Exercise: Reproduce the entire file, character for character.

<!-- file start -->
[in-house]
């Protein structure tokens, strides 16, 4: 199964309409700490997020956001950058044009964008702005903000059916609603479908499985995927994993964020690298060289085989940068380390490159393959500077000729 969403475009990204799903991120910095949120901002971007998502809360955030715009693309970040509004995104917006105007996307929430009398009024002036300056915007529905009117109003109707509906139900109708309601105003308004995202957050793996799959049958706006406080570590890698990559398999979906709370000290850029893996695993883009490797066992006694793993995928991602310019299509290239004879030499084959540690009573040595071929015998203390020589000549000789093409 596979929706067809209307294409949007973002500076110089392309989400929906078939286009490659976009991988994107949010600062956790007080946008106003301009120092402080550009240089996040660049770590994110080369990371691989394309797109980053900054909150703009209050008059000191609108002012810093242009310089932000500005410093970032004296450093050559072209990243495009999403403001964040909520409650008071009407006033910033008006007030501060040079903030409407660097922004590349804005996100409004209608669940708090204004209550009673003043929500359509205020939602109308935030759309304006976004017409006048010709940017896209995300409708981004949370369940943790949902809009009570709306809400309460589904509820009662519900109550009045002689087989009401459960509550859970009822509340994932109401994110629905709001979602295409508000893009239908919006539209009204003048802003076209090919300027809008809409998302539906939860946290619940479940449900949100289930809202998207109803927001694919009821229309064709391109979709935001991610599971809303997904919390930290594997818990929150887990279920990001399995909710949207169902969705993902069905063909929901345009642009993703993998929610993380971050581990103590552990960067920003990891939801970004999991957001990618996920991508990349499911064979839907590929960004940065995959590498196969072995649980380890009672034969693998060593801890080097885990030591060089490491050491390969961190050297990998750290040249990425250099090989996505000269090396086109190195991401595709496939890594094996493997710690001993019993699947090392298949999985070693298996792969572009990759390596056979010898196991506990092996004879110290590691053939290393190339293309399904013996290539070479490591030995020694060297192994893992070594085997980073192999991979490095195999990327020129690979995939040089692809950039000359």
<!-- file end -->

[in-house]
């Protein structure tokens, strides 16, 4: 199964309409700490997020956001950058044009964008702005903000059916609603479908499985995927994993964020690298060289085989940068380390490159393959500077000729 969403475009990204799903991120910095949120901002971007998502809360955030715009693309970040509004995104917006105007996307929430009398009024002036300056915007529905009117109003109707509906139900109708309601105003308004995202957050793996799959049958706006406080570590890698990559398999979906709370000290850029893996695993883009490797066992006694793993995928991602310019299509290239004879030499084959540690009573040595071929015998203390020589000549000789093409 596979929706067809209307294409949007973002500076110089392309989400929906078939286009490659976009991988994107949010600062956790007080946008106003301009120092402080550009240089996040660049770590994110080369990371691989394309797109980053900054909150703009209050008059000191609108002012810093242009310089932000500005410093970032004296450093050559072209990243495009999403403001964040909520409650008071009407006033910033008006007030501060040079903030409407660097922004590349804005996100409004209608669940708090204004209550009673003043929500359509205020939602109308935030759309304006976004017409006048010709940017896209995300409708981004949370369940943790949902809009009570709306809400309460589904509820009662519900109550009045002689087989009401459960509550859970009822509340994932109401994110629905709001979602295409508000893009239908919006539209009204003048802003076209090919300027809008809409998302539906939860946290619940479940449900949100289930809202998207109803927001694919009821229309064709391109979709935001991610599971809303997904919390930290594997818990929150887990279920990001399995909710949207169902969705993902069905063909929901345009642009993703993998929610993380971050581990103590552990960067920003990891939801970004999991957001990618996920991508990349499911064979839907590929960004940065995959590498196969072995649980380890009672034969693998060593801890080097885990030591060089490491050491390969961190050297990998750290040249990425250099090989996505000269090396086109190195991401595709496939890594094996493997710690001993019993699947090392298949999985070693298996792969572009990759390596056979010898196991506990092996004879110290590691053939290393190339293309399904013996290539070479490591030995020694060297192994893992070594085997980073192999991979490095195999990327020129690979995939040089692809950039000359």